"It's okay," Lucie told me. "We don't need a babysitter. I can look after things."
Ellie and I would be having a long discussion about this when I saw her next. We gathered up the few things they had. Jason brought his action figures and Lucie brought her stuffed monkey but only when I insisted. "I'm really too old for that, Aunt Di," she told me.
"Well, I'm not," I said and tucked it in her book bag.
Lurleen arrived on the dot of seven.
"I hope I'm not late," she said and grinned at me. Lurleen was never late. She wore a jaunty beret that sat atop her massive auburn curls, and she stooped to kiss me on both cheeks. Lurleen was six feet tall, slender — a sharp contrast to my five feet of well-rounded flesh.
"Bon soir," she said to Lucie and Jason. She knelt down beside them and shook each of their hands with great solemnity. They looked at her as if she might be from another planet.
"That's French for good evening," she explained. "Ah, I see you have the latest action figure, Jason. The Transformer, isn't it?"
I could imagine how Lurleen had spent her afternoon — searching the Internet for what little boys liked to play with. That was all it took to hook Jason. He showed her the intricacies of the Transformer, changing it around from human to machine and back to human again.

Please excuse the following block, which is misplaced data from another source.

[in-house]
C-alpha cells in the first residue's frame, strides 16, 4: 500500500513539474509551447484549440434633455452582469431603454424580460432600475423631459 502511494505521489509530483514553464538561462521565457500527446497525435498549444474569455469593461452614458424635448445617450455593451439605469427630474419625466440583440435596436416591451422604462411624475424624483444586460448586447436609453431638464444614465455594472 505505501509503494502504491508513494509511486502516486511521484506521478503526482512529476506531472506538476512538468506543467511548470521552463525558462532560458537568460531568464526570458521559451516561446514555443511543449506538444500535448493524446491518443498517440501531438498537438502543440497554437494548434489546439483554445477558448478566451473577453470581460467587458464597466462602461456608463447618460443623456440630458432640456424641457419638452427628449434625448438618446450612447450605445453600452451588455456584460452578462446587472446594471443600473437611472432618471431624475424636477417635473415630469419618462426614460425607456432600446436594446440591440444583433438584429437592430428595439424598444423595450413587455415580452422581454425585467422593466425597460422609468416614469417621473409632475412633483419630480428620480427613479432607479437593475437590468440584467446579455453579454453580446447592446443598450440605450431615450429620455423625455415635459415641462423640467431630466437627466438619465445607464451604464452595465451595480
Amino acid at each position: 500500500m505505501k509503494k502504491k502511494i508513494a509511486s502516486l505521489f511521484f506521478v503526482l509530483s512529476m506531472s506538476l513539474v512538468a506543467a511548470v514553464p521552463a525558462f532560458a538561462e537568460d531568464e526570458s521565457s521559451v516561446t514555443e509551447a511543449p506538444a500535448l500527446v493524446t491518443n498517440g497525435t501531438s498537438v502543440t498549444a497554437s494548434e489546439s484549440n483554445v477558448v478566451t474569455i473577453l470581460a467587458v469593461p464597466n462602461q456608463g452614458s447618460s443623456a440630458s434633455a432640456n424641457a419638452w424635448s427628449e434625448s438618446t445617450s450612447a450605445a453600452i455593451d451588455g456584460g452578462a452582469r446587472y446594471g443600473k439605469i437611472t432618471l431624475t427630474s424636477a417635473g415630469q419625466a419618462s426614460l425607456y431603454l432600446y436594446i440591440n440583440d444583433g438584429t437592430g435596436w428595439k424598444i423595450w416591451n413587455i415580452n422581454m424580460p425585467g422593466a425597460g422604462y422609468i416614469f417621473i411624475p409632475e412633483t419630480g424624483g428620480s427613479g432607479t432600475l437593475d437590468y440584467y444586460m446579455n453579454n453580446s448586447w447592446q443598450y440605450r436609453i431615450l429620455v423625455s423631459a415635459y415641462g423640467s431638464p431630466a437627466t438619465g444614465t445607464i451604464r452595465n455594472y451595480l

Lucie was equally enthralled with her. "I took French once in school," she said shyly. "But only for a few weeks until we had to move."
"Ah, no problem. Or should I say, pas de probleme. We'll speak French every day, and you'll catch on in no time."
Lurleen's first encounter with the kids was a glowing success. I had no doubt it would be. Lurleen could charm a cow into giving more milk, a coop full of chickens into laying more eggs, a judgmental mother into being kind to her daughter. When my mother came for my med school graduation — after Lurleen called her and insisted she come — I never heard one word of criticism. Lurleen entertained her, sang my praises. She had my mother laughing out loud, something I'd never heard before. That had been a good visit, two weeks before my mother died of a massive stroke.
Excerpted from "Too Many Crooks Spoil the Plot"
Copyright © 2018 Sarah Osborne.
Excerpted by permission of KENSINGTON PUBLISHING CORP..
All rights reserved. No part of this excerpt may be reproduced or reprinted without permission in writing from the publisher.
Excerpts are provided by Dial-A-Book Inc. solely for the personal use of visitors to this web site.
Most Helpful Customer Reviews
I really enjoyed the first book of the Ditie Brown series. The characters are interesting. I would have given it a five star rating, but the plot was a little too convoluted. I am looking forward to the next adventure and finding out more about Lurleen, Mason, Dan and Eddie. Hopefully, Tommy will make an appearance, too. I would suggest this book to anyone who enjoys cozy mysteries.
GREAT SERIES!!! LOOKING FORWARD TO READING THE NEXT ONE!!!